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Waiting for compensation clarity

Feature Articles

Cite as: May 2011 85(5) LIJ, p.44

Commonwealth workers' compensation cases and legislative changes have created uncertainties for those most vulnerable in the workforce.

By Damian Clarke

The Safety, Rehabilitation and Compensation Act 1988 (Cth) (SRC Act) (initially known as the Commonwealth Employees’ Rehabilitation and Compensation Act 1988) commenced on 1 December 1988.

It established the workers’ compensation scheme applicable to employees of the federal government and government business enterprises (GBEs).

In 1992, the scheme was expanded to allow privatised GBEs to continue under the commonwealth scheme and also allow entry as licensees (self-insurers) for corporations that were, or had been, in competition with GBEs.1

Between 1992 and 2004, inquiries by the then Industry Commission (now Productivity Commission) as to national workers’ compensation and occupational health and safety (OHS) caused delay in corporations obtaining licences. Optus was granted a licence in November 2004; the subsequent challenge by the Victorian WorkCover Authority to the issuing of this licence was dismissed by the High Court.2

Amendments in 20063 made it more attractive for corporations to seek licences under the federal scheme because it also enabled them to come under the federal OHS regime. This meant that all their employees/licensees would be under a single workers’ compensation and OHS coverage.

In 2007, significant amendments were made to the workers’ compensation scheme,4 including:

  • the abolition of journey coverage to/from work;
  • the abolition of ordinary recess coverage when away from the workplace;
  • an increase in the threshold from “material degree” to “significant degree” in the connection test between disease and employment, with the latter being defined as “a degree that is substantially more than material”;5 and
  • the introduction of a wider exclusionary provision in respect of injury so as to exclude injury suffered as a result of reasonable administrative action (RAA) taken in a reasonable manner.6 An inclusive definition was inserted as to what may amount to RAA but it is not exhaustive.7

While there have been Administrative Appeals Tribunal (AAT) decisions on RAA and “significant degree” under the SRC Act,8 there have been no Federal Court decisions, although there are appeals in progress. Whereas “significant degree” has been used in a number of state/territory workers’ compensation schemes, none of these schemes has defined its meaning as “a degree that is substantially more than material”.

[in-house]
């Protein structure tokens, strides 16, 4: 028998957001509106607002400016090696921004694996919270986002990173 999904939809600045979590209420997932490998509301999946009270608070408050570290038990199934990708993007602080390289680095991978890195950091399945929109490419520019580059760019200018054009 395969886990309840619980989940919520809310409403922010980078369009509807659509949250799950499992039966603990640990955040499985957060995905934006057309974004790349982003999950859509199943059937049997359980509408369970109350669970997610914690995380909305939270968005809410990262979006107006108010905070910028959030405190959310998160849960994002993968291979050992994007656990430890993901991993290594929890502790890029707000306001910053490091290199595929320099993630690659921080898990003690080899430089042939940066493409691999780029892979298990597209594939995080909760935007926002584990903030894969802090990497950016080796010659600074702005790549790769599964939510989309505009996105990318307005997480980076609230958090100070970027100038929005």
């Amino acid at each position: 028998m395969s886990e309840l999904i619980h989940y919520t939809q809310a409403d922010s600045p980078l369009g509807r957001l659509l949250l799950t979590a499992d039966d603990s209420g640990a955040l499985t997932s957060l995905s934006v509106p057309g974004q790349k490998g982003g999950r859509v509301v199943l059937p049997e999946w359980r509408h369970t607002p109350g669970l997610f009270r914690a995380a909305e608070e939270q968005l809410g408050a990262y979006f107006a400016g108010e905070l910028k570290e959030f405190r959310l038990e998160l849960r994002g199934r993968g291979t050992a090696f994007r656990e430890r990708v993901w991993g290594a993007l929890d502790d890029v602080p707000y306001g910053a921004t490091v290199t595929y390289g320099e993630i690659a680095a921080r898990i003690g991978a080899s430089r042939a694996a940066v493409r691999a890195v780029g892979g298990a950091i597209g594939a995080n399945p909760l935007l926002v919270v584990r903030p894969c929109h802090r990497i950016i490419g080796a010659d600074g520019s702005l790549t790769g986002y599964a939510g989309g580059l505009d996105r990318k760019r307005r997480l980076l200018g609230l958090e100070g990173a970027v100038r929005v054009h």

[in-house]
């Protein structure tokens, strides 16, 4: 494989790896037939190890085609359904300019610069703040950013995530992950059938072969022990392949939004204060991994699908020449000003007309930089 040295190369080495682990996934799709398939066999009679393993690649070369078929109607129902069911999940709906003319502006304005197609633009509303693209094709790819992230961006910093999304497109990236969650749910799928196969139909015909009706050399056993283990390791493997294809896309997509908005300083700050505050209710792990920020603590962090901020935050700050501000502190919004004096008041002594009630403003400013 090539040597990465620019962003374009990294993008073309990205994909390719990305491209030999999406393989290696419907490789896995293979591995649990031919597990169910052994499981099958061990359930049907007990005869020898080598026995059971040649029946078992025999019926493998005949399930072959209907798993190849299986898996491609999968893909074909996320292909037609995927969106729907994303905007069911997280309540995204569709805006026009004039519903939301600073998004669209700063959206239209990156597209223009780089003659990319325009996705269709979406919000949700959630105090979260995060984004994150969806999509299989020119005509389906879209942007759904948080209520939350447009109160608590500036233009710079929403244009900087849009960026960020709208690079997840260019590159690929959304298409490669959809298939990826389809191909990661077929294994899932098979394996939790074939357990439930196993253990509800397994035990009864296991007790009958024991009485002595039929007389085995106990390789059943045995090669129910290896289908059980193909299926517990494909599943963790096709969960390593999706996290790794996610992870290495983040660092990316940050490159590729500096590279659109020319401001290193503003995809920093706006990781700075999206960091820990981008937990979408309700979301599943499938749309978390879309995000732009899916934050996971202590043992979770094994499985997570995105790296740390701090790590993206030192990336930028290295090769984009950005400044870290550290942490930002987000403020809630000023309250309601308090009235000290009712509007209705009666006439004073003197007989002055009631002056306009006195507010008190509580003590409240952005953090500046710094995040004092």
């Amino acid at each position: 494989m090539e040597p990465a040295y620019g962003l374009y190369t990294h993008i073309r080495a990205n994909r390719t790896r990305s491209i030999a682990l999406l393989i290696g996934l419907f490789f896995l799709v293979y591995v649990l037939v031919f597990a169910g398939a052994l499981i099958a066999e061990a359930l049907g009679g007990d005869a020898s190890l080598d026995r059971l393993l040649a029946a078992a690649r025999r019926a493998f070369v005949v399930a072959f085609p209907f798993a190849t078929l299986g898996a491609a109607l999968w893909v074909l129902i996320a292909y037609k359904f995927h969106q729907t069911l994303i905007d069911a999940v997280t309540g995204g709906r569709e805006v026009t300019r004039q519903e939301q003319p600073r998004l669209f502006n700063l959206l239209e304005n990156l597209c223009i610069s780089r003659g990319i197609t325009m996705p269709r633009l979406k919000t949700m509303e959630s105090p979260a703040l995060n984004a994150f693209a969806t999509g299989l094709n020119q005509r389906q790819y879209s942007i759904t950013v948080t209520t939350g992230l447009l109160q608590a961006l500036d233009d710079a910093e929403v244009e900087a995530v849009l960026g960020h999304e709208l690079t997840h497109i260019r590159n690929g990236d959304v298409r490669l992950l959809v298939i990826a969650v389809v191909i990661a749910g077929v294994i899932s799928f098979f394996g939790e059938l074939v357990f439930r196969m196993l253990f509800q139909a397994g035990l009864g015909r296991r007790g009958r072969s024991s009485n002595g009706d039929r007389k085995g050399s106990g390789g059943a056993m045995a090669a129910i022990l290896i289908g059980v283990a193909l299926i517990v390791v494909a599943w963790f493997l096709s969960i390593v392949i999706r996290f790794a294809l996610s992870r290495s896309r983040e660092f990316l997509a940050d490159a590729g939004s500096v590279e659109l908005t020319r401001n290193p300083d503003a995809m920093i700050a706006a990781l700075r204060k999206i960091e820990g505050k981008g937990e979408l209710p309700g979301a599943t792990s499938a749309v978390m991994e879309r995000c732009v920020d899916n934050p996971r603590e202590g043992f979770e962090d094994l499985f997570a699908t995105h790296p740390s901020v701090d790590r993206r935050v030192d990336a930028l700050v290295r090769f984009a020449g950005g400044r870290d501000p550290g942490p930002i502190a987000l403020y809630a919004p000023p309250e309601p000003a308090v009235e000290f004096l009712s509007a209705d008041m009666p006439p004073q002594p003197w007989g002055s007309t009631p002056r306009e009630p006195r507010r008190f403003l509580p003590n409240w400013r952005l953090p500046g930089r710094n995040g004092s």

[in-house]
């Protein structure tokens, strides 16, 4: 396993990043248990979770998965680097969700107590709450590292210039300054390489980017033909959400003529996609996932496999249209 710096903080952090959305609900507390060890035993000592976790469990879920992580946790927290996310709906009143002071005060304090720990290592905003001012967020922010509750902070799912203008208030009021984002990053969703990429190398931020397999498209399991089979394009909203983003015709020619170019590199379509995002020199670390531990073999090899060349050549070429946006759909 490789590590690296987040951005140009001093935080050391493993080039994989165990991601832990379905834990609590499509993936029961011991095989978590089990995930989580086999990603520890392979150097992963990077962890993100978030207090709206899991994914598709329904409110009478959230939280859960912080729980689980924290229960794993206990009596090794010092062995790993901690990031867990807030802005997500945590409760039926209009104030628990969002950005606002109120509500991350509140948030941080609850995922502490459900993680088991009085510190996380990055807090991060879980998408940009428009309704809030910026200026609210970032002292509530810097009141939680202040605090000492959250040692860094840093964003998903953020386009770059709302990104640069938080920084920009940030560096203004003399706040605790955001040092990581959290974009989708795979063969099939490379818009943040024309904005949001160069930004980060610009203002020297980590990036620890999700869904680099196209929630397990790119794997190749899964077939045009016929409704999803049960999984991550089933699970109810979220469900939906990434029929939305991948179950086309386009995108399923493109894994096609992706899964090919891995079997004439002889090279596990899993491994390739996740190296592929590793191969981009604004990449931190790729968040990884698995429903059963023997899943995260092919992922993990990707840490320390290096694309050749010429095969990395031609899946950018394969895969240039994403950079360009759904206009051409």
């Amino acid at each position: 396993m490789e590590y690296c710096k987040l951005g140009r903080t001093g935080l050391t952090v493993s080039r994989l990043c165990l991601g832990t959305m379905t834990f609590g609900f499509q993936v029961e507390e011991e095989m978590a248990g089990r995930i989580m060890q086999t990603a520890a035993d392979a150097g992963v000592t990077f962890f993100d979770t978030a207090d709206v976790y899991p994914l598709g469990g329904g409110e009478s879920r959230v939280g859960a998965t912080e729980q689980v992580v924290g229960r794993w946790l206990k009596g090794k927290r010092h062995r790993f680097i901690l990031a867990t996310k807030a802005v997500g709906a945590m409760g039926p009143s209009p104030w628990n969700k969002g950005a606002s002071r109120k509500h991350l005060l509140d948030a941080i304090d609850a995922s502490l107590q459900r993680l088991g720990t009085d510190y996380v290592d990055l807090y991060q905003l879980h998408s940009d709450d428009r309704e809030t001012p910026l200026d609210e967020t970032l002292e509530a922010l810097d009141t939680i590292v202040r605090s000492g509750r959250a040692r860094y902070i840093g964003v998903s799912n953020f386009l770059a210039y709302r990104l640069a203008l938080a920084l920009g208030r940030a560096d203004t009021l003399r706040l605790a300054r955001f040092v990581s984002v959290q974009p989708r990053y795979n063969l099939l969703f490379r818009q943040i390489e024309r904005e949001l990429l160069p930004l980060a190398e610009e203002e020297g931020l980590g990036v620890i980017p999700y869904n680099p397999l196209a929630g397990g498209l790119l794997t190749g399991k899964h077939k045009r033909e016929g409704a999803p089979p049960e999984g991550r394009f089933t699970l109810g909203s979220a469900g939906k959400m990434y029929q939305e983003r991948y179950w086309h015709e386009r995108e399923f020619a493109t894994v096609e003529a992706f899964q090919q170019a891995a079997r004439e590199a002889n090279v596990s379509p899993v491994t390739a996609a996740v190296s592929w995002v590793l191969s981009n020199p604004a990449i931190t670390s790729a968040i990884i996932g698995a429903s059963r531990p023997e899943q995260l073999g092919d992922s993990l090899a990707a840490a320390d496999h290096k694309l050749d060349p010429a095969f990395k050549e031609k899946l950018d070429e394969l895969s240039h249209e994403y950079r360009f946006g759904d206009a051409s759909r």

In fulfilling pre-election commitments, the federal Labor government in 2007:

  • placed a moratorium on new applications from private sector corporations wanting to move under the federal system;9 and
  • announced a review of the commonwealth workers’ compensation system (touching also on OHS as a precursor to reaching an agreement to harmonise OHS laws Australia-wide).10

To support the moratorium, the government introduced legislation amending s100 of the SRC Act to provide that the Minister was not required to consider a request for a declaration of eligibility to be granted a licence for self-insurance.11

While the review was completed in January 2009, it was not released until later in the year12 when the government announced that it remained committed to continuing the moratorium until OHS harmonisation was achieved.13 The beginning of 2012 is the timeframe for this to be achieved. Western Australia has not committed. Given the recent election in NSW, indications are that the new government will support harmonisation, something the previous state Labor government was pulling back from.

A significant increase in death benefits for lump sum and weekly payments was made in 2009,14 with retrospective application to benefits payable from 13 May 2008.15 Indexation to the increased benefits continues to apply. Further amendments were introduced into Parliament in 2009,16 but the Bill lapsed on the calling of the federal election in 2010.

This lapsed Bill proposed:

  • extending workers’ compensation coverage to off the worksite where an employee was temporarily absent from their place of work during an ordinary recess (reinstating the coverage that existed pre-2007 amendments);
  • in suspension of a claimant’s entitlements for non-compliance with certain sections of the SRC Act, the suspension was not to cease the medical expense entitlement;
  • the introduction of time limits within which compensation decision making was to occur (something not currently provided for). These were to be set out in regulations.

On 23 March 2011 the government introduced the Safety, Rehabilitation and Compensation and Other Legislation Amendment Bill 2011 to give effect to what had previously been proposed.

As at 28 March 2011 there were 29 licensees, although rumour has it that there are applications pending.

Key cases